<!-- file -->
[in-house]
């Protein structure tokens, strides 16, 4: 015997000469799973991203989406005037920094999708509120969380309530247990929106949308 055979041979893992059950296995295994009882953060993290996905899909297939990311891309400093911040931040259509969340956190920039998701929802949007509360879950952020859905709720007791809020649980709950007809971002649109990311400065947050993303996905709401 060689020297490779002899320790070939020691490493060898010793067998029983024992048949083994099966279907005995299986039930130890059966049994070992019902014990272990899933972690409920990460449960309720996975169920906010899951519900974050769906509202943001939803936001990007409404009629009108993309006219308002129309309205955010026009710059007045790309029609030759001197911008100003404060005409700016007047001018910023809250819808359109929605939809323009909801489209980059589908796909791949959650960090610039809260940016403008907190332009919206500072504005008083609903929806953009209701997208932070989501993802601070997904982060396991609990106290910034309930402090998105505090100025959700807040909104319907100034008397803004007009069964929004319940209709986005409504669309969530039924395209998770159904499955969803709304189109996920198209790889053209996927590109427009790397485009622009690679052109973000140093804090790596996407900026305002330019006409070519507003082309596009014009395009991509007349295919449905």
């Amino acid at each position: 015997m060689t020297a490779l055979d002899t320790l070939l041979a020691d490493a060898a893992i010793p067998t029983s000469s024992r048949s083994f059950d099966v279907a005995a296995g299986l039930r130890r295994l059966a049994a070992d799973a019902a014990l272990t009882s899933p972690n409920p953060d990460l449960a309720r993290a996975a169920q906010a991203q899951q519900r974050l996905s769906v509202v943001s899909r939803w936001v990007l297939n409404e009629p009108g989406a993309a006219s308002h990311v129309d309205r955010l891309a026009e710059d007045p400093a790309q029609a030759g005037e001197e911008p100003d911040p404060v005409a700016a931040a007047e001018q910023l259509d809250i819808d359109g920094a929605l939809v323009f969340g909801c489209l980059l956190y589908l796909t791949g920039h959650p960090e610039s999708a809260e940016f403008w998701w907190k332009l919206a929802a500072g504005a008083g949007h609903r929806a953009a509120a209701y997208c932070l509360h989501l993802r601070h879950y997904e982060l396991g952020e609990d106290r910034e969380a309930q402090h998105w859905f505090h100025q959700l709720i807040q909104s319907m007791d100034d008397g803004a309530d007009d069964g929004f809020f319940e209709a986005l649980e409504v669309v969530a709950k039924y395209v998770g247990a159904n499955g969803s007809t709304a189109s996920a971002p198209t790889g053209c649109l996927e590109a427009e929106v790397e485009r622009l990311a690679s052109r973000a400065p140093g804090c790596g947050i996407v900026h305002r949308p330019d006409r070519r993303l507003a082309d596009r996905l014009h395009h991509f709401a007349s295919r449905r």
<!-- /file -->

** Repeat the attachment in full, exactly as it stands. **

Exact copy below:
[in-house]
């Protein structure tokens, strides 16, 4: 015997000469799973991203989406005037920094999708509120969380309530247990929106949308 055979041979893992059950296995295994009882953060993290996905899909297939990311891309400093911040931040259509969340956190920039998701929802949007509360879950952020859905709720007791809020649980709950007809971002649109990311400065947050993303996905709401 060689020297490779002899320790070939020691490493060898010793067998029983024992048949083994099966279907005995299986039930130890059966049994070992019902014990272990899933972690409920990460449960309720996975169920906010899951519900974050769906509202943001939803936001990007409404009629009108993309006219308002129309309205955010026009710059007045790309029609030759001197911008100003404060005409700016007047001018910023809250819808359109929605939809323009909801489209980059589908796909791949959650960090610039809260940016403008907190332009919206500072504005008083609903929806953009209701997208932070989501993802601070997904982060396991609990106290910034309930402090998105505090100025959700807040909104319907100034008397803004007009069964929004319940209709986005409504669309969530039924395209998770159904499955969803709304189109996920198209790889053209996927590109427009790397485009622009690679052109973000140093804090790596996407900026305002330019006409070519507003082309596009014009395009991509007349295919449905």
């Amino acid at each position: 015997m060689t020297a490779l055979d002899t320790l070939l041979a020691d490493a060898a893992i010793p067998t029983s000469s024992r048949s083994f059950d099966v279907a005995a296995g299986l039930r130890r295994l059966a049994a070992d799973a019902a014990l272990t009882s899933p972690n409920p953060d990460l449960a309720r993290a996975a169920q906010a991203q899951q519900r974050l996905s769906v509202v943001s899909r939803w936001v990007l297939n409404e009629p009108g989406a993309a006219s308002h990311v129309d309205r955010l891309a026009e710059d007045p400093a790309q029609a030759g005037e001197e911008p100003d911040p404060v005409a700016a931040a007047e001018q910023l259509d809250i819808d359109g920094a929605l939809v323009f969340g909801c489209l980059l956190y589908l796909t791949g920039h959650p960090e610039s999708a809260e940016f403008w998701w907190k332009l919206a929802a500072g504005a008083g949007h609903r929806a953009a509120a209701y997208c932070l509360h989501l993802r601070h879950y997904e982060l396991g952020e609990d106290r910034e969380a309930q402090h998105w859905f505090h100025q959700l709720i807040q909104s319907m007791d100034d008397g803004a309530d007009d069964g929004f809020f319940e209709a986005l649980e409504v669309v969530a709950k039924y395209v998770g247990a159904n499955g969803s007809t709304a189109s996920a971002p198209t790889g053209c649109l996927e590109a427009e929106v790397e485009r622009l990311a690679s052109r973000a400065p140093g804090c790596g947050i996407v900026h305002r949308p330019d006409r070519r993303l507003a082309d596009r996905l014009h395009h991509f709401a007349s295919r449905r």